Here some interesting plant facts we have gathered along the way ..
Tomatoes were first grown in this country in 1554
Don’t keep tomatoes in the fridge. The best place to keep them is in the fruit bowl as they are subtropical and dislike the cold.
It takes between 40 and 60 days from a flower for a tomato to reach full ripeness
Tomato pulp is good for the skin and can be mixed with yoghurt to make a face pack
Tomatoes contain potassium, which has been linked to lowering blood pressure. They are also a great source of Vitamins A, C and E and calcium - vital for healthy bones and teeth.
The size of the tomato is a good guide to how to use it in your cooking - use the large ones for stuffing, smaller ones for garnishing and plum tomatoes are good for barbecues.
The world’s largest tomato plant was grown by Greenhouse Sensation in a GS NFT hydro system. It is in the record books at 65ft (19.8 metres) but it actually grew to achieve an amazing 92ft (28 metres).
Tomato juice can help a hangover
Tomatoes only contain 14 calories per 100g and contain virtually no fat and no cholesterol!
Banana plants are not trees. They are large herbaceous perennials – so they don’t have a woody trunk or large root system.
The original species of banana produces an inedible fruit that is full of seeds. Cultivated bananas don’t have seeds, although you can sometimes see small brown marks inside the yellow flesh where seeds would have once developed.
Bananas originated in Malaysia. From there, they found their way to India. Alexander the Great brought the banana from India to the Western world.
Bananas were grown in the southern region of China since 200 BC but were considered exotic, rare fruits and didn’t achieve mass popularity until the 20th century.
The name banana comes from the Arabic banan, for finger.
In 1876 bananas were sold in Pennsylvania USA, wrapped in tin foil, to commemorate the hundredth anniversary of the Declaration of Independence.
It has been suggested that bananas can be used against warts and to ease pre-menstrual tension.
Cardamom belongs to the ginger family.
Cardamom seedpods are very aromatic and are used to add flavour especially in curries, ice cream, coffee and rice dishes.
Cardamom originates from Southern India and Sri Lanka.
The biggest exporter of cardamom is Guatemala. All cardamom grown in Guatemala is grown for export.
Cardamom is sometimes known as the Queen of Spices because it is the world’s third most expensive spice (after saffron and vanilla).
Cardamom pods can be sucked to freshen the breath – and are also thought to act as an aphrodisiac.
Cardamom is one of the spice ingredients of garam masala.
Cardamom is also used to flavour coffee in Arab countries.
Ginger evolved in tropical Asia but can no longer be found in its wild state. It was known of and used by the Greeks and Romans and could be found throughout Europe as far back as the 10th Century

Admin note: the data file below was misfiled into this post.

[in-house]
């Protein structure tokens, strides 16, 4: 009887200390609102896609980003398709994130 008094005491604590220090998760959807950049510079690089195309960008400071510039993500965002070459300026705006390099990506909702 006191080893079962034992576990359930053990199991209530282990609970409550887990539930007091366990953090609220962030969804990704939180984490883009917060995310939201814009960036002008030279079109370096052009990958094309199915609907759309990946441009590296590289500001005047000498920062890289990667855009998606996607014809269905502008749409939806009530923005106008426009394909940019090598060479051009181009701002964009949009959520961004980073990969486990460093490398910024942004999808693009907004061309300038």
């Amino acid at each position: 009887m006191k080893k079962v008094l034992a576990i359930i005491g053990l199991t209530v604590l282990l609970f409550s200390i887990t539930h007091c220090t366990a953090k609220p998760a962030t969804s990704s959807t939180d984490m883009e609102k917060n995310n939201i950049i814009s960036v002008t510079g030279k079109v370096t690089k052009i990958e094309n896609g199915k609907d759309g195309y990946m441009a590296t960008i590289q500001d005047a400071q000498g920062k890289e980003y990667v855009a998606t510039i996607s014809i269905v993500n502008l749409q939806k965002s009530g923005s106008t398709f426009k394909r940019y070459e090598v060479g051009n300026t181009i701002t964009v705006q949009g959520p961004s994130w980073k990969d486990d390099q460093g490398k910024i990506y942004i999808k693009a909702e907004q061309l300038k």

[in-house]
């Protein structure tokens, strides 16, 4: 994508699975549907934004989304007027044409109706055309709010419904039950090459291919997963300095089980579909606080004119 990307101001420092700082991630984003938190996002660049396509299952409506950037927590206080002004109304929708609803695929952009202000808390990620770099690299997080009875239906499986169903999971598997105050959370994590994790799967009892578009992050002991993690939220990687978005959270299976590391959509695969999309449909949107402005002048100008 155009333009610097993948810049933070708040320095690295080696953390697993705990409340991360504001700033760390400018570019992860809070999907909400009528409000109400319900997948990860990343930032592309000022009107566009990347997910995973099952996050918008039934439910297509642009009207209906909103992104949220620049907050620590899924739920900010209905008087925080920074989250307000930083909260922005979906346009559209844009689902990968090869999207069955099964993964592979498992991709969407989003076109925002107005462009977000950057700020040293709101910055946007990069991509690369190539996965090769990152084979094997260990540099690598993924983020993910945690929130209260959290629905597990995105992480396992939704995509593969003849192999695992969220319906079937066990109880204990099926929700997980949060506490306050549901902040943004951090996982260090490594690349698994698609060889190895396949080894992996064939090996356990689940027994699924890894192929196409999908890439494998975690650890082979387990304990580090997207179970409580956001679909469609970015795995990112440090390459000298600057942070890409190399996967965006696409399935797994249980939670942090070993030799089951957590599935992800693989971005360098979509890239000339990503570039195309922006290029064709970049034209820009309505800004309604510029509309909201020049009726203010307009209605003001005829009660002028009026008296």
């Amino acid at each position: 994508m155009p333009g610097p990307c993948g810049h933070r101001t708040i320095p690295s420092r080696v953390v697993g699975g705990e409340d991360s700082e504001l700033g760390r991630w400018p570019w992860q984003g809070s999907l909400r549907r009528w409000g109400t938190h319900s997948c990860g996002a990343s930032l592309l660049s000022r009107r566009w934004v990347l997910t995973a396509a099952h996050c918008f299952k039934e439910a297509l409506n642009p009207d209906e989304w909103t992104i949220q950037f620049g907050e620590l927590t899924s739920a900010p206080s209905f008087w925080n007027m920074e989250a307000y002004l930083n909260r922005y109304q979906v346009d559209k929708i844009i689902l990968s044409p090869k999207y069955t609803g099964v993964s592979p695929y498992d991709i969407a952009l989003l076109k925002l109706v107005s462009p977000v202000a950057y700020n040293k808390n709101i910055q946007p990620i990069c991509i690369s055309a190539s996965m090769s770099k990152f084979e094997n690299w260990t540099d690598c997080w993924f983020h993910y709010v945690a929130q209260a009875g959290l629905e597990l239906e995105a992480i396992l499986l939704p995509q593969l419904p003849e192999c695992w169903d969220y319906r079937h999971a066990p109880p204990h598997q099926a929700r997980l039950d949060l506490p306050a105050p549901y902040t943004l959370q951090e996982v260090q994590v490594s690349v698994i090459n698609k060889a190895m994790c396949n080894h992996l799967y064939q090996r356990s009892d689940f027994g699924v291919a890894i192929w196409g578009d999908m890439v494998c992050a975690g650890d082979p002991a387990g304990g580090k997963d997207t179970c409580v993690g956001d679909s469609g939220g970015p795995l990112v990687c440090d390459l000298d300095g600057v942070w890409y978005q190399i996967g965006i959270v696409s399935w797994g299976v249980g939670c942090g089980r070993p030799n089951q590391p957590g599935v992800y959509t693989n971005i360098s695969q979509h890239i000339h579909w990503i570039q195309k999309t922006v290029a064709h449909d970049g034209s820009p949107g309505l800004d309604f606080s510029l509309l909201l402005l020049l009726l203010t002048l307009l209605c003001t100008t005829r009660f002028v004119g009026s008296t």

Today ginger is grown in most tropical countries including Nigeria and Sierra Leone. Jamaica is renowned for producing the world’s best quality root ginger. India is responsible for about half of the world’s entire ginger production.
The Latin name zingiber is derived from the Sanskrit word shringavera, which means ‘shaped like a deer's antlers’ because of the knobbly shape of the root.
It is propagated from rhizome pieces. After 5-7 months, new rhizome forms are dug up and preserved in sugar syrup or used for crystallised ginger.
After 8-10 months, older rhizomes (the underground stem of the plant) are dug up and may become dried ginger. This can be used in biscuits, puddings, cake, gingerbread, soups, pickles, curry powder, ginger beer, ginger ale or ginger wine.
Essential oil is produced from the ginger plant.
Ginger is often used as a remedy for appetite loss, indigestion and motion sickness and is often taken as a tea by pregnant women suffering from morning sickness.
Lemongrass is a grass with aromatic oil in its stems and leaves.
The light lemon flavour of this grass goes well with garlic and chilies and is a main ingredient in Thai and South-east Asian cuisines. Lemongrass stalk can be used fresh, dried or powdered to add flavour to food and drinks.
Lemongrass is native to India and is grown in the West Indies, Africa and parts of tropical Asia.
4 ounces of lemongrass added to one pint of water is said to be effective at alleviating fevers and stomach cramps. Let the herb steep for twenty minutes.
Lemon grass has slender stalks about a foot long. For cooking use the stalks only and choose thick, light green stalks that feel firm all along its length and that are not dried out and wilted.
Researchers have found that lemongrass has antidepressant, anti-oxidant, antiseptic, astringent, bactericidal, fungicidal and sedative properties. It has been used in Indian medicine for thousands of years to fight infectious diseases and fevers.
The oil of lemongrass is an effective deodorizer, very effective with sweaty feet, as it seems to help balance the oil production in the feet.